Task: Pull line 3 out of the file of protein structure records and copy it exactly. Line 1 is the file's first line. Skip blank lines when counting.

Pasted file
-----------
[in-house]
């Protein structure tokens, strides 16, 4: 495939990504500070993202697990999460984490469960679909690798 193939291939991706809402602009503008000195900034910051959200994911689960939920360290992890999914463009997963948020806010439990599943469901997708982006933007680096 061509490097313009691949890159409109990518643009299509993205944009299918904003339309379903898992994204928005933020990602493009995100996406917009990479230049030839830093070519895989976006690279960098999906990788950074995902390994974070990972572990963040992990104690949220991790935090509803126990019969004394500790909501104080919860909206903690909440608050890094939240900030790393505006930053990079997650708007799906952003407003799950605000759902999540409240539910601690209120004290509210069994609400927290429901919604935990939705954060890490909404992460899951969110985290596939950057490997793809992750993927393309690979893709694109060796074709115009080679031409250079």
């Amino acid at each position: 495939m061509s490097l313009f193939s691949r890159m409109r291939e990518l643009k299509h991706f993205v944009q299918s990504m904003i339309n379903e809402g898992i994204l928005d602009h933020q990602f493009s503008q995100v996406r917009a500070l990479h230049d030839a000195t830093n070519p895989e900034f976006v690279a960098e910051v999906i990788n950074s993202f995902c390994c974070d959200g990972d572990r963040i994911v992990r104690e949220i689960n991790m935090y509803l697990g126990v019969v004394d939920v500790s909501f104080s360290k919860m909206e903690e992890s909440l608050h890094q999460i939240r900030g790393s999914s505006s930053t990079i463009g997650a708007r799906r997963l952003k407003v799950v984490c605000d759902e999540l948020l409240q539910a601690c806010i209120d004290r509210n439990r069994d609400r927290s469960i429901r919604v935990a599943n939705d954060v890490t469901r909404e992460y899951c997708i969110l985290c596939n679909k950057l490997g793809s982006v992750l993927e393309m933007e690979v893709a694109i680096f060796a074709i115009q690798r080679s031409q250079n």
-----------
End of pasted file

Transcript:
């Amino acid at each position: 495939m061509s490097l313009f193939s691949r890159m409109r291939e990518l643009k299509h991706f993205v944009q299918s990504m904003i339309n379903e809402g898992i994204l928005d602009h933020q990602f493009s503008q995100v996406r917009a500070l990479h230049d030839a000195t830093n070519p895989e900034f976006v690279a960098e910051v999906i990788n950074s993202f995902c390994c974070d959200g990972d572990r963040i994911v992990r104690e949220i689960n991790m935090y509803l697990g126990v019969v004394d939920v500790s909501f104080s360290k919860m909206e903690e992890s909440l608050h890094q999460i939240r900030g790393s999914s505006s930053t990079i463009g997650a708007r799906r997963l952003k407003v799950v984490c605000d759902e999540l948020l409240q539910a601690c806010i209120d004290r509210n439990r069994d609400r927290s469960i429901r919604v935990a599943n939705d954060v890490t469901r909404e992460y899951c997708i969110l985290c596939n679909k950057l490997g793809s982006v992750l993927e393309m933007e690979v893709a694109i680096f060796a074709i115009q690798r080679s031409q250079n």